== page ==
One SBA requirement is that the parties to the joint venture must agree that, for any contract set-aside for small businesses that is to be performed by the joint venture, the small business protégé partner will perform at least 40 percent of the work performed by the joint venture. See 13 C.F.R. § 125.8(c)(1). The work performed by the protégé must be more than administrative or ministerial so that it gains substantive experience.
In order to ensure protégés or other small business joint venture leads actually perform their required share of the work and as a condition to receiving the exception from affiliation, SBA's regulations require the joint venture to be unpopulated (meaning the joint venture itself cannot be populated with individuals intended to perform government contracts). See 13 C.F.R. § 121.103(h)(1). To achieve this, the joint venture must perform the work via subcontracts with its joint venture partners.
SBA's regulations contemplate joint ventures existing either as a separate legal entity (LLCs or other separate legal entities) or "informally," such as via a "formal or informal partnership[.]" See 13 C.F.R. § 121.103(h)(1). However the joint venture is formed, it is SBA's view that the joint venture should not be an ongoing entity but rather something formed for a limited purpose (i.e., the performance of specific contracts) and with a limited duration.
As such, SBA's regulations limit the period of time during which joint ventures can pursue set-aside contracts and enjoy the exception from affiliation. See 13 C.F.R. § 121.103(h) ("Once a joint venture receives a contract, it may submit additional offers for a period of two years from the date of that first award. … SBA will find joint venture partners to be affiliated, and thus will aggregate their receipts and/or employees in determining the size of the joint venture for all small business programs, where the joint venture submits an offer after two years from the date of the first award.").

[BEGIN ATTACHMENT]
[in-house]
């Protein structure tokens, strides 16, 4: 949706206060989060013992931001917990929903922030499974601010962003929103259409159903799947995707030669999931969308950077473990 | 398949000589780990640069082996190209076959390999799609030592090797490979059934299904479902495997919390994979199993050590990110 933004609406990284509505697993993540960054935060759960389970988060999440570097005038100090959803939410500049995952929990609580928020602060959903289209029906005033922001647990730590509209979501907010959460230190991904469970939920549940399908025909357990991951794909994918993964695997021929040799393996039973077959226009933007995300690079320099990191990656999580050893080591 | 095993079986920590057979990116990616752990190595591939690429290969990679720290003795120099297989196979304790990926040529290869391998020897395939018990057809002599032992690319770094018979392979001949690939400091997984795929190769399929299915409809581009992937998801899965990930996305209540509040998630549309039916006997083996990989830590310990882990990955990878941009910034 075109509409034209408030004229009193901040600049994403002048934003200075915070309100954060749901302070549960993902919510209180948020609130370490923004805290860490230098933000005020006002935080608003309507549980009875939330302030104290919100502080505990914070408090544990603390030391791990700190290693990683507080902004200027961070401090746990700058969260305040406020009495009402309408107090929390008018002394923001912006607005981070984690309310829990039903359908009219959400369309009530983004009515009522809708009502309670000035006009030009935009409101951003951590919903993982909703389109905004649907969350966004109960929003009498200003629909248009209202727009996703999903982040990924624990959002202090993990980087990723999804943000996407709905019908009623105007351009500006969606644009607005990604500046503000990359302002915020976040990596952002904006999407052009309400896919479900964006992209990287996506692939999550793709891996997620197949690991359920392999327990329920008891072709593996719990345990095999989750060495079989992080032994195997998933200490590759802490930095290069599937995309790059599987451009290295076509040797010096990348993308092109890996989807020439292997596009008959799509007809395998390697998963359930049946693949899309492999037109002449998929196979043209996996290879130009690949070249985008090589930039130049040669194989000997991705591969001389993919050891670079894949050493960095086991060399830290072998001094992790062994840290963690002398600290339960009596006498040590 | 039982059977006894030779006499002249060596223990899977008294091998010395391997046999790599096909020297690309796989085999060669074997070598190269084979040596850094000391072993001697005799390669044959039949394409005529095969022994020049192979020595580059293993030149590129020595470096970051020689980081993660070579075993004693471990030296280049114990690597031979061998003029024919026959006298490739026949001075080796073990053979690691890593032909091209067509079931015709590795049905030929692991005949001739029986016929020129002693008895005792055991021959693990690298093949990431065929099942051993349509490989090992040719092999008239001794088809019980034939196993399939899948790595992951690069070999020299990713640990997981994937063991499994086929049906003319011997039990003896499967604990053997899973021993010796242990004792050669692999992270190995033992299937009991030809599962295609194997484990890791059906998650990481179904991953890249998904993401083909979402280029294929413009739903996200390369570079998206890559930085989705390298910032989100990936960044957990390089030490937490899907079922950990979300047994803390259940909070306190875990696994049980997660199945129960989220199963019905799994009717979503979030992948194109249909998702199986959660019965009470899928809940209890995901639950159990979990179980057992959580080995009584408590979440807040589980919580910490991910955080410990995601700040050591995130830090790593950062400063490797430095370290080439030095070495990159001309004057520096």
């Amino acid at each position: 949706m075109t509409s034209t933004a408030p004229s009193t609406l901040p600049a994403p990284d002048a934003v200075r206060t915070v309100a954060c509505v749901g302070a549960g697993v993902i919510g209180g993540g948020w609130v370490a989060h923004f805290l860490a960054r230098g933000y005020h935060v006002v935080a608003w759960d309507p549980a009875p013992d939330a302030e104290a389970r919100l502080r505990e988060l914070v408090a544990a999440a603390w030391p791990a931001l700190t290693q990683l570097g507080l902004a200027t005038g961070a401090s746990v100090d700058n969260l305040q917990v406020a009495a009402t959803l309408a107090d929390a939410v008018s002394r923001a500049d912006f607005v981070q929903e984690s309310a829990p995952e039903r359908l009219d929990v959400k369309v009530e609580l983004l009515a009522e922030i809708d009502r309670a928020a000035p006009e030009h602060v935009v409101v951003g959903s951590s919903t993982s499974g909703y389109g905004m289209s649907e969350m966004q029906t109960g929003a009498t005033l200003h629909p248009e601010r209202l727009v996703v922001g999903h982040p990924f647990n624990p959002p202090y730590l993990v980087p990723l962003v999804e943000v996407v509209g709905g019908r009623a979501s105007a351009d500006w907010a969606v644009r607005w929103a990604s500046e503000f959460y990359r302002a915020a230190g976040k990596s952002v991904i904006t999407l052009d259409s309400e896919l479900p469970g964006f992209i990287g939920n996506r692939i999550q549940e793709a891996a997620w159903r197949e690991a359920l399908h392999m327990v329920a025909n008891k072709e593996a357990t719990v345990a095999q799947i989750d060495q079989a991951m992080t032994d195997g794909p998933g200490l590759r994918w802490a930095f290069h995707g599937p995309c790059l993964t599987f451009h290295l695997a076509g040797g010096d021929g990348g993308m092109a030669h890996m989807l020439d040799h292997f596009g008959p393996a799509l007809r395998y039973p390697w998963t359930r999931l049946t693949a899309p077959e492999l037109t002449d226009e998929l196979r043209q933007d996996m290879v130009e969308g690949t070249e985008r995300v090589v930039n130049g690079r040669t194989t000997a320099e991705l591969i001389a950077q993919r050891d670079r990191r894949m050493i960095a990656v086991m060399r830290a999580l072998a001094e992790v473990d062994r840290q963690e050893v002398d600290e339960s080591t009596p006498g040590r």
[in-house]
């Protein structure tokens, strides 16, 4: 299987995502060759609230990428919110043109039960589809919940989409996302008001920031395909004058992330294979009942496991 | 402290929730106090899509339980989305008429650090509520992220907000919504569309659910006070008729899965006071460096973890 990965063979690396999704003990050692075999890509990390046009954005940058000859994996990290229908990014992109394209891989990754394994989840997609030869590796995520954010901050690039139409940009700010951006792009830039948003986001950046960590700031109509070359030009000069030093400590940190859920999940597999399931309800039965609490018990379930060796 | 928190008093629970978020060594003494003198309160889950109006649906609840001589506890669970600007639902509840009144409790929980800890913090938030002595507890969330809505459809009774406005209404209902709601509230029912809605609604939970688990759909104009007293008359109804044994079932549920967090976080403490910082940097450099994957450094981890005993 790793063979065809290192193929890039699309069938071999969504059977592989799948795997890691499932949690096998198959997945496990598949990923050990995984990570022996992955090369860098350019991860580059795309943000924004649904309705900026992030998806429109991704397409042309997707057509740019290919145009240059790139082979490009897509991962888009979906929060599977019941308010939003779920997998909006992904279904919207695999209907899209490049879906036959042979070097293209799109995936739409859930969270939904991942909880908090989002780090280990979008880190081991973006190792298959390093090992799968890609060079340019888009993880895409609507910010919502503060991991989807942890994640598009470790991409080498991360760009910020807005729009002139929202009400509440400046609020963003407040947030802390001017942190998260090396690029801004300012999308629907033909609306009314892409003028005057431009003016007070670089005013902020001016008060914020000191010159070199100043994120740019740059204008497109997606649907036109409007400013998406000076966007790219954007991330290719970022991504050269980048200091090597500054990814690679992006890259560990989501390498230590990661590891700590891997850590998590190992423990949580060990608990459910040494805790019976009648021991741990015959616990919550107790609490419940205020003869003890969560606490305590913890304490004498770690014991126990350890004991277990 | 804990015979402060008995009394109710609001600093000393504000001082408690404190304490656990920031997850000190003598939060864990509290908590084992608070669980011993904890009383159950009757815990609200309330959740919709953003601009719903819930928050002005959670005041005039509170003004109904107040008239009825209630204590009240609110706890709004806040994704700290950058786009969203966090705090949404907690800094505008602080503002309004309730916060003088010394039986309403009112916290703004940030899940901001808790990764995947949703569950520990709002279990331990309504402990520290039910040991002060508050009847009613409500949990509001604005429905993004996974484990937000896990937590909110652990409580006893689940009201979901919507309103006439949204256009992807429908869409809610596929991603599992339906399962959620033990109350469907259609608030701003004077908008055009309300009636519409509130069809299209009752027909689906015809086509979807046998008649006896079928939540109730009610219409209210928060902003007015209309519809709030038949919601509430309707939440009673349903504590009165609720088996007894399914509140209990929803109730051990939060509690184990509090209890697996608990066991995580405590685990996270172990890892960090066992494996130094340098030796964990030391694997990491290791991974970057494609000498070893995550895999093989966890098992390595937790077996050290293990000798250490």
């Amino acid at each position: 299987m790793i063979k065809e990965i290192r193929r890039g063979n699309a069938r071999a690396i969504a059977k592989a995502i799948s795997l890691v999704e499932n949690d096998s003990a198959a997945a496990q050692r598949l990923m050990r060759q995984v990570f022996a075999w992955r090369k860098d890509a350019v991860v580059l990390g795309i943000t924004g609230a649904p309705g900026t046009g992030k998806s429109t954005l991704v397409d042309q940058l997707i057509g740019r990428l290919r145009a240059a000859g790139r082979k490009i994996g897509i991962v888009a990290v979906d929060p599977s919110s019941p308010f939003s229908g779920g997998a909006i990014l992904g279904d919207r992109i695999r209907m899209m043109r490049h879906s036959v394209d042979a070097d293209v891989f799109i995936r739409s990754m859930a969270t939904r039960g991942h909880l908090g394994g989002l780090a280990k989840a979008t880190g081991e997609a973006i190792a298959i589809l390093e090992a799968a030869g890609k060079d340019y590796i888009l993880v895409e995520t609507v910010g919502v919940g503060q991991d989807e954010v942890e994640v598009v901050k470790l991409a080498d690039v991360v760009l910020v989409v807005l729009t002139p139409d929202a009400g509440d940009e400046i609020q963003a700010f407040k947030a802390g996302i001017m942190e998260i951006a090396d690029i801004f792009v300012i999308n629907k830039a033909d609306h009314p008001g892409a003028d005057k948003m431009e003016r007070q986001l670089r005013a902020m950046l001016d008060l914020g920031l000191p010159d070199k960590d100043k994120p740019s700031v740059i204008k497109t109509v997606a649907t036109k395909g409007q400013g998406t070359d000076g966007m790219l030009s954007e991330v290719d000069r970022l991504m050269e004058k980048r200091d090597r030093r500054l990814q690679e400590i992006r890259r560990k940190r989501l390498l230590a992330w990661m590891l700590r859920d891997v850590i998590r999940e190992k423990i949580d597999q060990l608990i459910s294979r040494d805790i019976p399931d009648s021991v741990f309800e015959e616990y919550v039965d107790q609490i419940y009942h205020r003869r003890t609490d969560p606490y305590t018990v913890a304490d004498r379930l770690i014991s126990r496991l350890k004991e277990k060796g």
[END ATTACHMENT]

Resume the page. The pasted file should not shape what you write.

Because of this limited purpose/limited duration requirement, many SBA-permitted joint ventures are often unable to obtain facility security clearances prior to the time of proposal submission. This is because a facility clearance typically will not be issued unless and until the offering entity actually obtains a contract requiring the clearance – i.e., needs to access classified information pursuant to a legitimate government requirement.
To address this issue, Congress included a provision in the 2020 National Defense Authorization Act (NDAA) prohibiting the U.S. Department of Defense (DoD) from requiring a joint venture to hold a "facility access clearance" if the parties to the joint venture hold the requisite clearance. Similarly, Section 644 of the Small Business Act states that where a small business joint venture entity lacks capabilities or past performance, the procuring agency must consider the capabilities and experience of the joint venture's members. Reinforcing these statutory provisions, the SBA revised its regulations governing joint ventures to include the following provision:
(5) Facility security clearances. A joint venture may be awarded a contract requiring a facility security clearance where either the joint venture itself or the individual partner(s) to the joint venture that will perform the necessary security work has (have) a facility security clearance.
(i) Where a facility security clearance is required to perform primary and vital requirements of a contract, the lead small business partner to the joint venture must possess the required facility security clearance.
(ii) Where the security portion of the contract requiring a facility security clearance is ancillary to the principal purpose of the procurement, the partner to the joint venture that will perform that work must possess the required facility security clearance.
13 C.F.R. § 121.103(h)(5)